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Bragging Bantering Bawling: Collected Stories Kindle Edition
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The narrative voice that fires the stories is the voice of a compassionate, intense, poetic spirit. The writing is often as fine as gossamer, and as delicate: thoughtful, provocative, and a little weird sometimes (but in a good way).
Who can forget the cowboy who spits tobacco juice into his cup at a restaurant or an artist with ALS ("Yay!") who earns the narrator's phone number? Somewhat unsavory male characters predominate in Sisk's world--no lawyers, please!--but rather than taking this as cause for regret, she does the opposite, ending up in bed with the thief who robs the stereo from her car. (He was, at least, a considerate thief.)
"Take me," she says after their night together in a trailer park setting reminiscent of the conclusion to James Dickey's junkyard tryst: "Wild to be wreckage forever."
Sisk's women characters tend toward the suspicious as in Joe's wife, Monica, in "Joe." If the characters as a whole appear to be ugly, not quite grotesque, ugly in the sense of not being able to measure up to the narrator's amazing sensitivity and energy, the narrator is, one realizes, the great big Mama of the sky she cries out to as a child.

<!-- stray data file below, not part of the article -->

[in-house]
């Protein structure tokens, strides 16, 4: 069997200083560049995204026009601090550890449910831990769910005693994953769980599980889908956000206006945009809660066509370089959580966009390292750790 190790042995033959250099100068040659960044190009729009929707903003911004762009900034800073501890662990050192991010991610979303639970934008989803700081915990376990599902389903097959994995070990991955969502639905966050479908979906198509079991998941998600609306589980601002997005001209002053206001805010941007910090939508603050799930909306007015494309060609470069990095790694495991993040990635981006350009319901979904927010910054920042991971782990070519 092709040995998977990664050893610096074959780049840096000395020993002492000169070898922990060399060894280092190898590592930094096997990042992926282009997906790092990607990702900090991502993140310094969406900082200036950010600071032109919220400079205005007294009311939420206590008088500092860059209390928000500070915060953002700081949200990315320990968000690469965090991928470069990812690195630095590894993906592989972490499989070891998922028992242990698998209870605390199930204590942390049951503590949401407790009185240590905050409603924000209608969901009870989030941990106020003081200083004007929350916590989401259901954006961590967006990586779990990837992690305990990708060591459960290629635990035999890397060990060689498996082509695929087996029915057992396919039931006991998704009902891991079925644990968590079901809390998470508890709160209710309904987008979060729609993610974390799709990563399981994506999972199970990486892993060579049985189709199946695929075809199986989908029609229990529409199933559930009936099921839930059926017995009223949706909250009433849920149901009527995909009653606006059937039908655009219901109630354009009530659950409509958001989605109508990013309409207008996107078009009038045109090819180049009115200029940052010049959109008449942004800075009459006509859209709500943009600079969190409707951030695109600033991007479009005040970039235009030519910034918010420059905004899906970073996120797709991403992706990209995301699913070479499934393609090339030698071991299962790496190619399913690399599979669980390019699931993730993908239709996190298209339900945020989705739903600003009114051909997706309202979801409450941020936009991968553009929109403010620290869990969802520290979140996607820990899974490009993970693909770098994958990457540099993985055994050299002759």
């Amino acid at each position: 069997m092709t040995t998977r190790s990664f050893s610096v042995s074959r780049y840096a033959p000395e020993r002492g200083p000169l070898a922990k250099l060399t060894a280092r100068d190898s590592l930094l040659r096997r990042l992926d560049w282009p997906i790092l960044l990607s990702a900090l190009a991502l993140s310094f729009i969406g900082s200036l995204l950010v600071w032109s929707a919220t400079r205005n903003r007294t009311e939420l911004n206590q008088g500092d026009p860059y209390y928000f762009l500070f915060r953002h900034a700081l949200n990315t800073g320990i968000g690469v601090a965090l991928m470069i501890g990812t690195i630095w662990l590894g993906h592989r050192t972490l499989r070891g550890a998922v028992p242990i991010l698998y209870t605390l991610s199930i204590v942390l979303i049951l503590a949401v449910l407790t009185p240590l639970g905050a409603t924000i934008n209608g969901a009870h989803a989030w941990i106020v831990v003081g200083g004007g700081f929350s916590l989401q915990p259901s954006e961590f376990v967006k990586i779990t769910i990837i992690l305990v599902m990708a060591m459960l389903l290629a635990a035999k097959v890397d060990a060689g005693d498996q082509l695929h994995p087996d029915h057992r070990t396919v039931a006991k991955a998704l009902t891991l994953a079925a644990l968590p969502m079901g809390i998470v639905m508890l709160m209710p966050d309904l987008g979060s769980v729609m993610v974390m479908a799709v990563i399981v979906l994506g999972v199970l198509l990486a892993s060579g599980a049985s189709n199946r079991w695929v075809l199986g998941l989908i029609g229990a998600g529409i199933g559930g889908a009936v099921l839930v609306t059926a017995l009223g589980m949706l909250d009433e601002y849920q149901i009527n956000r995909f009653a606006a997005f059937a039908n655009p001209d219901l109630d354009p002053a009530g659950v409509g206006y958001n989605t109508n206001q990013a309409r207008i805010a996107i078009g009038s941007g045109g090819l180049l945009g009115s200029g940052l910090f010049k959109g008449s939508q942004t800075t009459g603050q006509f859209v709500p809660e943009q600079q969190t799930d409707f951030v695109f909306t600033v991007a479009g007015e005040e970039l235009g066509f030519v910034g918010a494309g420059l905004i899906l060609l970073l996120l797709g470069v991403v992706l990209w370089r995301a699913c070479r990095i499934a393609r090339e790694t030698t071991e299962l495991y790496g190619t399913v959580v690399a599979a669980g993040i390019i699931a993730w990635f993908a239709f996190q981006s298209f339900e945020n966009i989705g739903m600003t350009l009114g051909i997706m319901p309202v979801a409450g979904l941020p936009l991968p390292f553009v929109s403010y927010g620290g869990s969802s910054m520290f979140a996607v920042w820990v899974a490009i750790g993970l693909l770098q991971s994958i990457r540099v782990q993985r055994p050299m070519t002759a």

For she does not condemn the ugly, she embraces it, him, her as if the ugly were one of her own, and therefore she is like Buddha. She cares for the beauty beneath the appearance, even if she can't admit to the value of what she conceives to be the manmade conception of such a reality.
Like the girl in "Cutting the Boys Loose," "She was well taught by her grandmother not to turn quickly from the suffering in human beings--but to instead linger a bit longer than comfortable to see if there is something to learn, to do, or understand."
"The brain is wider than the sky," said Emily Dickinson, and once you get inside Sisk's brain through her book, the ordinary world opens up into vast intricate vistas--recommended reading, especially for lawyers!